I’ve been to a lot of theater lately (both on Broadway and off) and, I have to say, I enjoyed Jacuzzi more than the rest. Jacuzzi is a creation of The Debate Society—a Brooklyn based theater company that consists of two writers/actors (Hannah Bos and Paul Thureen) and one director (Oliver Butler).
I had seen their Blood Play at the Public Theater’s Under the Radar Festival a couple of years ago—a play that featured the basement tiki bar of a surburban home, odd retro drink concoctions, friendly neighbors and a touch of malevolence. And I saw Hannah Bos perform in Will Eno’s play The Open House earlier this year.
So when I saw that tickets for their new work Jacuzzi were selling out fast, I grabbed a ticket, and became an Ars Nova at the same time (where I saw the terrific Natasha, Pierre & The Great Comet of 1812 in its original incarnation).
The theater has been turned on its side–Instead of having the show at one end of the rectangular room, the set is a long and narrow living room down the side of the theater. There are just three rows of seats for the audience and the nice tiering guarantees everyone a good view. The living room is part of a vacation home in Colorado mountains. It is ski season and snowy outside, but the living room contains a working jacuzzi and throughout the performance, the four actors are hopping in and out of it.
When the play begins, a couple (played by Hannah Bos and Paul Thureen) are in the jacuzzi. We think that they are vacationers who have rented the ski chalet. A third person arrives. Handsome and preppie looking, it turns out he is Bo, the son (played by Chris Lowell) of the homeowner. He is supposed to be meeting his father the next day and wasn’t expecting anyone to be in the home. Bo assumes that the couple are renter just as we are starting to get the sense that maybe they are not. Bo has never held a job and lives off the money of his recently divorced parents. He says that his father is paying him to spend time with him at the house–isn’t that sad, he adds. The next day, the father (played by Peter Friedman, who I have seen recently in The Great God Pan, The Open House and Fly by Night) arrives and things start to get interesting.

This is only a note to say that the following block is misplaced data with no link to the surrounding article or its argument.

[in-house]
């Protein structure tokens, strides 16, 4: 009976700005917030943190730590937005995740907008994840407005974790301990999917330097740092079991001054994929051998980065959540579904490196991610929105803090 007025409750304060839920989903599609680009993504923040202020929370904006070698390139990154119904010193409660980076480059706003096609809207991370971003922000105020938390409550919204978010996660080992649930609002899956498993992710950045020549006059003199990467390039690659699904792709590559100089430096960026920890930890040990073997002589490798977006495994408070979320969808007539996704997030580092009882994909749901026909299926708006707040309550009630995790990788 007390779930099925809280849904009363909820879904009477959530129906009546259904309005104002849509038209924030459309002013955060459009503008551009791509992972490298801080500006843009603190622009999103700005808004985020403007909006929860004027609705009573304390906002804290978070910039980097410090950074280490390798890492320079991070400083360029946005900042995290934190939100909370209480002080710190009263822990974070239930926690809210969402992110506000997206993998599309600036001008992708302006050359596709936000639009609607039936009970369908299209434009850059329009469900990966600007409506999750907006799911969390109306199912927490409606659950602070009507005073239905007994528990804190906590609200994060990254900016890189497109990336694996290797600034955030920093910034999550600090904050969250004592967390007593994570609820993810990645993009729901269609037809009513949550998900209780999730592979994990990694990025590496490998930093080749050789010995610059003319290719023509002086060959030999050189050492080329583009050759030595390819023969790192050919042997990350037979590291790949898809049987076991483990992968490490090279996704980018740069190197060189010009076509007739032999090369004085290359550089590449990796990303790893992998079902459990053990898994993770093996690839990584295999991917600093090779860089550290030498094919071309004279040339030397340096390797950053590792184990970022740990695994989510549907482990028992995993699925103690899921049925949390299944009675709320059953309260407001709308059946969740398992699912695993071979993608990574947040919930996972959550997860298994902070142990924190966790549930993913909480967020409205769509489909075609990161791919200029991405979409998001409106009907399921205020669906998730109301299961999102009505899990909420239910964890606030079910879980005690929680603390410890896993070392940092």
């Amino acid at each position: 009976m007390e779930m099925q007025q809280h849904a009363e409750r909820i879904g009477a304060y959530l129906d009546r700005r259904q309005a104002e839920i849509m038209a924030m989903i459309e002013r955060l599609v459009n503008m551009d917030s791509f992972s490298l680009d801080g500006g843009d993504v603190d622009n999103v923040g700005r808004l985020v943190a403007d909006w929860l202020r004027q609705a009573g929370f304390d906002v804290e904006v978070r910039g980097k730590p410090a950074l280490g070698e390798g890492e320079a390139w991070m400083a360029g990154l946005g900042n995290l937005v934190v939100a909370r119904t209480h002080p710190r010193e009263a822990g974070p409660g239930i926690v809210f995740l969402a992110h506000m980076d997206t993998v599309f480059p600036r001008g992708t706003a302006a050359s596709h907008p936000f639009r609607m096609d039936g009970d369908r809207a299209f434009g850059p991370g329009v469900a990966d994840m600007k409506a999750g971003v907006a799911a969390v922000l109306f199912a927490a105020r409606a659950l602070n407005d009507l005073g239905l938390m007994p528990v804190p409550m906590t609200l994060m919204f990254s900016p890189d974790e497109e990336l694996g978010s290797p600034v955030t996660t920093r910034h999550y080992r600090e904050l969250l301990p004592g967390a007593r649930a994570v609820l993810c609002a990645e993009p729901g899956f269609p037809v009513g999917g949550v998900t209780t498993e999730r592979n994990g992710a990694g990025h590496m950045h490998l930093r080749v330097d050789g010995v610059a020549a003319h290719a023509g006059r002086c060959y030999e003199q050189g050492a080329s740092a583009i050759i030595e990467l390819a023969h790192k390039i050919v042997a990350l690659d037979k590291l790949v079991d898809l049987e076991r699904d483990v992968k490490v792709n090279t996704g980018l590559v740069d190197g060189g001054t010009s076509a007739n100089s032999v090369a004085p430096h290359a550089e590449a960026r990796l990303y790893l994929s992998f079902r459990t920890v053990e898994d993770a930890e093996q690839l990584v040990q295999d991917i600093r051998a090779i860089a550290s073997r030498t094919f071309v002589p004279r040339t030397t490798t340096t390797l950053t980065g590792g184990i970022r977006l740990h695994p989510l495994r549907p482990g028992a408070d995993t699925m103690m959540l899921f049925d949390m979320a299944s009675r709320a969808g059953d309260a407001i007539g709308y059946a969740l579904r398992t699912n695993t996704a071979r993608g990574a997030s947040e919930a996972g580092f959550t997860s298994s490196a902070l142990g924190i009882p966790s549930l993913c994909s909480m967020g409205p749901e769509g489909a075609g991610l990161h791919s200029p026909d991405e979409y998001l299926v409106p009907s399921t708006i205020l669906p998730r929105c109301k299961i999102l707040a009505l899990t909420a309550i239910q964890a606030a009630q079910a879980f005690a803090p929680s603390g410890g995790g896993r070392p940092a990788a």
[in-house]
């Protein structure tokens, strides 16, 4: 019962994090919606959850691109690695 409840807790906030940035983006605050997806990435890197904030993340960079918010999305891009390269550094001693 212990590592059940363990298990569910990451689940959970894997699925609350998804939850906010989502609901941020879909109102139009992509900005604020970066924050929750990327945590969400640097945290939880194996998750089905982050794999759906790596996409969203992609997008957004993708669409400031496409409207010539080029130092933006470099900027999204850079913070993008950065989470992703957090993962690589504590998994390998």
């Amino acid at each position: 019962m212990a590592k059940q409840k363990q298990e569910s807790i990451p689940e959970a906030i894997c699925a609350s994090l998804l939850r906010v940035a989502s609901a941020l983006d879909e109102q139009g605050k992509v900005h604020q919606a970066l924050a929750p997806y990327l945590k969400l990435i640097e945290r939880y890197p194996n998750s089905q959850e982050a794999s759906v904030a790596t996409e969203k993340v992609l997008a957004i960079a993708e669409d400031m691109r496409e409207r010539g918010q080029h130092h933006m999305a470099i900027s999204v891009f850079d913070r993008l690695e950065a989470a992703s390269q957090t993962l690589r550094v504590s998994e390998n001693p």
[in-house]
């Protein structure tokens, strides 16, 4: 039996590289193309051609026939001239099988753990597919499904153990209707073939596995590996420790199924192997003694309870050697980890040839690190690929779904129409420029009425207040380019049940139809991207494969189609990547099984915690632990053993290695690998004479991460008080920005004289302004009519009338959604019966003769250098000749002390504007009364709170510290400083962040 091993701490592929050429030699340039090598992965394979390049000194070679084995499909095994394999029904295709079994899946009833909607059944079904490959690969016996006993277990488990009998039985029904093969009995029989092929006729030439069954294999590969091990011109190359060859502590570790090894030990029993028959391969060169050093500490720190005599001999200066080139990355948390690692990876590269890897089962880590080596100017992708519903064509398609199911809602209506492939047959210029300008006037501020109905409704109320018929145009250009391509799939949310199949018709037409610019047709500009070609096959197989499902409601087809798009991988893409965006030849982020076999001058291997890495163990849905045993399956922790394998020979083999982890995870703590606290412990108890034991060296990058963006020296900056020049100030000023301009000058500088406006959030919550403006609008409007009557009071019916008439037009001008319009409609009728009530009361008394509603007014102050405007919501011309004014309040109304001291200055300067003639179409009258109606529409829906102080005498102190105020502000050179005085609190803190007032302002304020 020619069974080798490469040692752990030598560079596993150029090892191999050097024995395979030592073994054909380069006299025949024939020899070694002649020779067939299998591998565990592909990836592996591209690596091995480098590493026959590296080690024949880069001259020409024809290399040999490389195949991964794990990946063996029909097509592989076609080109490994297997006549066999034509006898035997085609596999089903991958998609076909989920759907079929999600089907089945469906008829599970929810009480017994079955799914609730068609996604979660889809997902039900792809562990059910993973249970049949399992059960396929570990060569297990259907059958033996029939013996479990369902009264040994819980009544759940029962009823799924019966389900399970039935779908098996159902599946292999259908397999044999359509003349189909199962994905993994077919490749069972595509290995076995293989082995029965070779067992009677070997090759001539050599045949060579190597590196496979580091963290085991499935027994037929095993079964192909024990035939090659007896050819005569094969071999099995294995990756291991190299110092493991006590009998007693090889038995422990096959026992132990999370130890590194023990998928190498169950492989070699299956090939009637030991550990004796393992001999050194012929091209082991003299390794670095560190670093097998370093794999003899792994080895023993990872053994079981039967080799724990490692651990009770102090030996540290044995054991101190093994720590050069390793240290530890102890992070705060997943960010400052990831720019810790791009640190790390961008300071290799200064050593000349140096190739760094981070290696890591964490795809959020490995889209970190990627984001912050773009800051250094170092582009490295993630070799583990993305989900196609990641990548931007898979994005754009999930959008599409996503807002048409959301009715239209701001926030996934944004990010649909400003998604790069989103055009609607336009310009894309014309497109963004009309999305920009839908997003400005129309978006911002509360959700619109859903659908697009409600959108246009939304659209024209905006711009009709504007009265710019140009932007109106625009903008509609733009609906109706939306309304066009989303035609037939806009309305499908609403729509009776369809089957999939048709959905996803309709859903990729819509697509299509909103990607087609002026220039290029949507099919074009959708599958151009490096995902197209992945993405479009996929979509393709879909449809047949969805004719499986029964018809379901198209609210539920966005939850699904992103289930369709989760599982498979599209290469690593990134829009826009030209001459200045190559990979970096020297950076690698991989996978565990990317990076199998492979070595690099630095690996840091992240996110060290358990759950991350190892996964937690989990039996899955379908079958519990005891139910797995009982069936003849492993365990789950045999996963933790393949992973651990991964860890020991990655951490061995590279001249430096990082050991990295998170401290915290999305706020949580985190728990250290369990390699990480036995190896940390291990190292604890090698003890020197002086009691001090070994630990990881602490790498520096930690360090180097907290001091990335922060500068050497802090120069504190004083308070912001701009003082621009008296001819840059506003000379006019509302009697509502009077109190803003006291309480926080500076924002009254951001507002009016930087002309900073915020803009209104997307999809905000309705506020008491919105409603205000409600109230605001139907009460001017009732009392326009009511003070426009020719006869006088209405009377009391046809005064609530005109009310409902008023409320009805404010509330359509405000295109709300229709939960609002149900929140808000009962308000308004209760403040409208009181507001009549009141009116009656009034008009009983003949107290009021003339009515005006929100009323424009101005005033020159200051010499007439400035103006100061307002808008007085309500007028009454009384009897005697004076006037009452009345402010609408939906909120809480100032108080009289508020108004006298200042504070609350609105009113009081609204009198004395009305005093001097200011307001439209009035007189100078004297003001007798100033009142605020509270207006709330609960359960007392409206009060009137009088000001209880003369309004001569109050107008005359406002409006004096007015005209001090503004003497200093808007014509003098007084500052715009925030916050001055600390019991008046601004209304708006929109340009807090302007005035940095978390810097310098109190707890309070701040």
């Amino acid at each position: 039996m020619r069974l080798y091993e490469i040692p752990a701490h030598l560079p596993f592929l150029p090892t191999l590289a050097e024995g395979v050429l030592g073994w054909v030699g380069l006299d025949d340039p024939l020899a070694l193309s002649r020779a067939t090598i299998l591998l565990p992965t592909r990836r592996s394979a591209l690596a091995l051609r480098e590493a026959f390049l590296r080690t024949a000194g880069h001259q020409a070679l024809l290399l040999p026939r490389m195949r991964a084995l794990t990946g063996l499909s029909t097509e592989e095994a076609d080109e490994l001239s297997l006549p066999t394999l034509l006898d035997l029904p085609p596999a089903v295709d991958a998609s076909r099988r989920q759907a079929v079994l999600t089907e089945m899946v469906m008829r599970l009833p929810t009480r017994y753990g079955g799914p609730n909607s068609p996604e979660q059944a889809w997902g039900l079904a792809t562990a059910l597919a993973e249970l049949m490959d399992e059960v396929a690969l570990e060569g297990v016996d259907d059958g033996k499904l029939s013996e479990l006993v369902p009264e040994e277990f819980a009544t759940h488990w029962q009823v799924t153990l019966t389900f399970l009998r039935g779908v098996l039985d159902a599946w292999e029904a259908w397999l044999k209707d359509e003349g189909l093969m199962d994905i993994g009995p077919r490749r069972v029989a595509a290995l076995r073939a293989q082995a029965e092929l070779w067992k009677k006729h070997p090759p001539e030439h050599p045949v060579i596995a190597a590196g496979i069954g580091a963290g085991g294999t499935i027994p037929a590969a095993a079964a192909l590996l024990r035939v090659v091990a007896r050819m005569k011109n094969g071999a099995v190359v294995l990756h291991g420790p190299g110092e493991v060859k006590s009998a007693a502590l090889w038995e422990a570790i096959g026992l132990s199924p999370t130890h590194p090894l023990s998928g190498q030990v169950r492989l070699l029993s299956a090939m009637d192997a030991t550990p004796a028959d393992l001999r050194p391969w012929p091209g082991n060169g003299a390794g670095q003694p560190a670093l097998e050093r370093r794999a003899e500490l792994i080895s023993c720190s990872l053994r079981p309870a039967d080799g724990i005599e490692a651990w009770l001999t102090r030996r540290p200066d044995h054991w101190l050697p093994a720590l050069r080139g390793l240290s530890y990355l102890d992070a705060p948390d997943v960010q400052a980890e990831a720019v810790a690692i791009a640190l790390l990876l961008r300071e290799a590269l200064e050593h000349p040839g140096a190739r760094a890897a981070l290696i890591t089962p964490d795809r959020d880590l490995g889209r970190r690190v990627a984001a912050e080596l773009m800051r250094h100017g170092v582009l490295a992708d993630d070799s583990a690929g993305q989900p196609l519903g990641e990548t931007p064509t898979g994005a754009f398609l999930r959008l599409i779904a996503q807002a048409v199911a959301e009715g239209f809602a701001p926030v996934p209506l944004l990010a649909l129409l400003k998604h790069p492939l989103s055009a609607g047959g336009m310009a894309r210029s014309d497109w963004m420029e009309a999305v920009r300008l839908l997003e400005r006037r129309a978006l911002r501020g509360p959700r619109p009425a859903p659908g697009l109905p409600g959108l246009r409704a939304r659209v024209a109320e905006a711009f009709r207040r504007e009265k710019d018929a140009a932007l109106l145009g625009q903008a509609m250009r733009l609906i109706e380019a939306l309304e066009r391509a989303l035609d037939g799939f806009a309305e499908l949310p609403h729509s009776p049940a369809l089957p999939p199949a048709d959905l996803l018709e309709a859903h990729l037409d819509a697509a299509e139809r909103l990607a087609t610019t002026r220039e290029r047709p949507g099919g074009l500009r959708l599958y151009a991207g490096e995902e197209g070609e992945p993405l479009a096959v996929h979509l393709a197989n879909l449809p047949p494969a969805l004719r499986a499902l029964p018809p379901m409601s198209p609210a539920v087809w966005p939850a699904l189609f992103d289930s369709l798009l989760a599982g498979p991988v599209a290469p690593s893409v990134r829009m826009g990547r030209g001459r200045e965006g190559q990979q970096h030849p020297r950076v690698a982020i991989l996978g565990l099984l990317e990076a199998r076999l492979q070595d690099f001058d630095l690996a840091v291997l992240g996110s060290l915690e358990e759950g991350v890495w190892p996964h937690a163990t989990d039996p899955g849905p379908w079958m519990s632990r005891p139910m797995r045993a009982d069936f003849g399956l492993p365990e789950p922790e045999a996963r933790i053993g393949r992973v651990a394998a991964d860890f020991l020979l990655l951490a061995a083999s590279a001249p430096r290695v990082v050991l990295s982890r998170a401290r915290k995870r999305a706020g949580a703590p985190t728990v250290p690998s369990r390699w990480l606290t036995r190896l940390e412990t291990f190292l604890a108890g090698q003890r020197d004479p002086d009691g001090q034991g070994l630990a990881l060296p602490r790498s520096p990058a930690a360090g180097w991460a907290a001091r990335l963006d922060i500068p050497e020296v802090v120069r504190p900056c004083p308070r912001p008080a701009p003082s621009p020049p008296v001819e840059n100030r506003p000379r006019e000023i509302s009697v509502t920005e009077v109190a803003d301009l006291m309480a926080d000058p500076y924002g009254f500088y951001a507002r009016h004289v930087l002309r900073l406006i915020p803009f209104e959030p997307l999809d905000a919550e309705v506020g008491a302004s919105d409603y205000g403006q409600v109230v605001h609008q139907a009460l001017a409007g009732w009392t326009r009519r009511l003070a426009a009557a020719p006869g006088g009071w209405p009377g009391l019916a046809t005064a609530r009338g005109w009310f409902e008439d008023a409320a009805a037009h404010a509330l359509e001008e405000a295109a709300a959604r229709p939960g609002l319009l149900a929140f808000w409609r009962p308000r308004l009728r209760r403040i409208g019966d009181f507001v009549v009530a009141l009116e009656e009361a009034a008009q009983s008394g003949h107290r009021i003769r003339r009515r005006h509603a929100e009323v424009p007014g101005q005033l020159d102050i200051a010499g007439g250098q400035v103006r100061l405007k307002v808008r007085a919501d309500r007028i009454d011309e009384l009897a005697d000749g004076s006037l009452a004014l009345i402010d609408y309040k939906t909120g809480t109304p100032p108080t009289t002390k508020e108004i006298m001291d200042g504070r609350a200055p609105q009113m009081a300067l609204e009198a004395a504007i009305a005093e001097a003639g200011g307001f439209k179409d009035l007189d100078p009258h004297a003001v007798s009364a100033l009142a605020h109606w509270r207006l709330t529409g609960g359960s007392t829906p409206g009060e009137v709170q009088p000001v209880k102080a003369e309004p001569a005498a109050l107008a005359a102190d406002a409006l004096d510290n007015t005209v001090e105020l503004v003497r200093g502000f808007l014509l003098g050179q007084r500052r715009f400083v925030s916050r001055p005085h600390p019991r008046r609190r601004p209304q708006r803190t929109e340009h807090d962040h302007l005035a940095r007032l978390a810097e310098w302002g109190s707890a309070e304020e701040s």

I don’t want to say too much—because a lot of the fun of watching the play is trying to figure out what is going on.
I love the way the play reveals itself slowly—you never know exactly what the truth is. I enjoyed watching for the silent clues in the facial expressions of Hannah and Paul and their wordless signals to each other. Nothing is exactly what it seems–particularly in the motivations and personalities of the characters. All of the characters are flawed—the son doesn’t treat people very well and perhaps, has a skeleton or two in his closet. The father, together with his ex-wife, wrote bestsellers about their son’s development while he was growing up—embarrassing him and making a psychological lab rat out of him and his friends. The couple must be up to no good, but it seems the woman is also trying to bring the emotionally estranged son and father back together.
The ski chalet which is like a fifth character also contains mysteries–it appears to be pure 70’s–a VCR, a TV that’s not flat screen, lots of knick knacks which take us back in time. Bo says the knick knacks, which look like cheap junk, are valuable collectibles that belong to his mother. Is the play taking place in the 70’s or is the ski chalet just stuck in a time warp?